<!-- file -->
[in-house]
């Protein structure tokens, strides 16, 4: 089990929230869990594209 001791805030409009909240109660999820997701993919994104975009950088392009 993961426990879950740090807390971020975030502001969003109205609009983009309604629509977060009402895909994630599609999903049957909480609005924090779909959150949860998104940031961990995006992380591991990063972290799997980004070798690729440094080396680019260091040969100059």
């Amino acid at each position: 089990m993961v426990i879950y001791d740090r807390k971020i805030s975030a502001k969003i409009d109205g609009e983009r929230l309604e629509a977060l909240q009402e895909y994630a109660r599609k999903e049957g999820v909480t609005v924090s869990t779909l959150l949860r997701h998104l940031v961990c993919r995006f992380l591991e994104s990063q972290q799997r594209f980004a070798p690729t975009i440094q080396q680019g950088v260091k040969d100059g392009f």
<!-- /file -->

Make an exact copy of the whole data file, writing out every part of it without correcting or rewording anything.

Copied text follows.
[in-house]
């Protein structure tokens, strides 16, 4: 089990929230869990594209 001791805030409009909240109660999820997701993919994104975009950088392009 993961426990879950740090807390971020975030502001969003109205609009983009309604629509977060009402895909994630599609999903049957909480609005924090779909959150949860998104940031961990995006992380591991990063972290799997980004070798690729440094080396680019260091040969100059």
């Amino acid at each position: 089990m993961v426990i879950y001791d740090r807390k971020i805030s975030a502001k969003i409009d109205g609009e983009r929230l309604e629509a977060l909240q009402e895909y994630a109660r599609k999903e049957g999820v909480t609005v924090s869990t779909l959150l949860r997701h998104l940031v961990c993919r995006f992380l591991e994104s990063q972290q799997r594209f980004a070798p690729t975009i440094q080396q680019g950088v260091k040969d100059g392009f």